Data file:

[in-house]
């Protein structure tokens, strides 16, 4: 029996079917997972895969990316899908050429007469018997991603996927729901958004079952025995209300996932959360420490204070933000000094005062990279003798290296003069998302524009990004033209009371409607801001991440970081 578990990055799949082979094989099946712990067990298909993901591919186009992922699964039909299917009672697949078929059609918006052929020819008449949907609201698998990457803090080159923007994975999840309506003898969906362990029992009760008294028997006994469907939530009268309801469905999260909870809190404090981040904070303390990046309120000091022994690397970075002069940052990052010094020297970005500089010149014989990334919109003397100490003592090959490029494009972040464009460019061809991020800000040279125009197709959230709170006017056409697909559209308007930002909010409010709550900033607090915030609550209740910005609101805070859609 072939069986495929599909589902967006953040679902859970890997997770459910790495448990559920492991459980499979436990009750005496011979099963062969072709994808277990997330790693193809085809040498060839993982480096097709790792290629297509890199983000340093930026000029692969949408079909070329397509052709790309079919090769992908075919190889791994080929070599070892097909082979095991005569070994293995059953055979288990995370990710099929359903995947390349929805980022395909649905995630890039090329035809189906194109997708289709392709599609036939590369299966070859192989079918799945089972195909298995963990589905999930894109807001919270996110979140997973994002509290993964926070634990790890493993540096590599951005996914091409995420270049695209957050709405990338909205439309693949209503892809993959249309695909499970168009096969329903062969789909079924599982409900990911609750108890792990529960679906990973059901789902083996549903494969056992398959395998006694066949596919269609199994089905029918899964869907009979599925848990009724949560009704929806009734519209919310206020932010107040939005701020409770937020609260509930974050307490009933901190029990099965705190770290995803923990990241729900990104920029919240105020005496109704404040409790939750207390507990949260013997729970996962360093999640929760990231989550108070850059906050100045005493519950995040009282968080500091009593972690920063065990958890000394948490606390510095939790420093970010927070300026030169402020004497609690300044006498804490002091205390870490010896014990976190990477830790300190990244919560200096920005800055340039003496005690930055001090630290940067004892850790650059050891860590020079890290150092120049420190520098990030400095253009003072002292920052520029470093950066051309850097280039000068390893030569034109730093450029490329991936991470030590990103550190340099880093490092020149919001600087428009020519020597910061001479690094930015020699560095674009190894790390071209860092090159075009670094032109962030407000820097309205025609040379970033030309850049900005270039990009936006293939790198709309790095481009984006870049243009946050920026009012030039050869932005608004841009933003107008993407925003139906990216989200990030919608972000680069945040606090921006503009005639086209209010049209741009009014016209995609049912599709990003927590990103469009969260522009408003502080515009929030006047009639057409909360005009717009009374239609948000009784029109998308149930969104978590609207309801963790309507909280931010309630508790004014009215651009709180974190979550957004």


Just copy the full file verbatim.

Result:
[in-house]
């Protein structure tokens, strides 16, 4: 029996079917997972895969990316899908050429007469018997991603996927729901958004079952025995209300996932959360420490204070933000000094005062990279003798290296003069998302524009990004033209009371409607801001991440970081 578990990055799949082979094989099946712990067990298909993901591919186009992922699964039909299917009672697949078929059609918006052929020819008449949907609201698998990457803090080159923007994975999840309506003898969906362990029992009760008294028997006994469907939530009268309801469905999260909870809190404090981040904070303390990046309120000091022994690397970075002069940052990052010094020297970005500089010149014989990334919109003397100490003592090959490029494009972040464009460019061809991020800000040279125009197709959230709170006017056409697909559209308007930002909010409010709550900033607090915030609550209740910005609101805070859609 072939069986495929599909589902967006953040679902859970890997997770459910790495448990559920492991459980499979436990009750005496011979099963062969072709994808277990997330790693193809085809040498060839993982480096097709790792290629297509890199983000340093930026000029692969949408079909070329397509052709790309079919090769992908075919190889791994080929070599070892097909082979095991005569070994293995059953055979288990995370990710099929359903995947390349929805980022395909649905995630890039090329035809189906194109997708289709392709599609036939590369299966070859192989079918799945089972195909298995963990589905999930894109807001919270996110979140997973994002509290993964926070634990790890493993540096590599951005996914091409995420270049695209957050709405990338909205439309693949209503892809993959249309695909499970168009096969329903062969789909079924599982409900990911609750108890792990529960679906990973059901789902083996549903494969056992398959395998006694066949596919269609199994089905029918899964869907009979599925848990009724949560009704929806009734519209919310206020932010107040939005701020409770937020609260509930974050307490009933901190029990099965705190770290995803923990990241729900990104920029919240105020005496109704404040409790939750207390507990949260013997729970996962360093999640929760990231989550108070850059906050100045005493519950995040009282968080500091009593972690920063065990958890000394948490606390510095939790420093970010927070300026030169402020004497609690300044006498804490002091205390870490010896014990976190990477830790300190990244919560200096920005800055340039003496005690930055001090630290940067004892850790650059050891860590020079890290150092120049420190520098990030400095253009003072002292920052520029470093950066051309850097280039000068390893030569034109730093450029490329991936991470030590990103550190340099880093490092020149919001600087428009020519020597910061001479690094930015020699560095674009190894790390071209860092090159075009670094032109962030407000820097309205025609040379970033030309850049900005270039990009936006293939790198709309790095481009984006870049243009946050920026009012030039050869932005608004841009933003107008993407925003139906990216989200990030919608972000680069945040606090921006503009005639086209209010049209741009009014016209995609049912599709990003927590990103469009969260522009408003502080515009929030006047009639057409909360005009717009009374239609948000009784029109998308149930969104978590609207309801963790309507909280931010309630508790004014009215651009709180974190979550957004």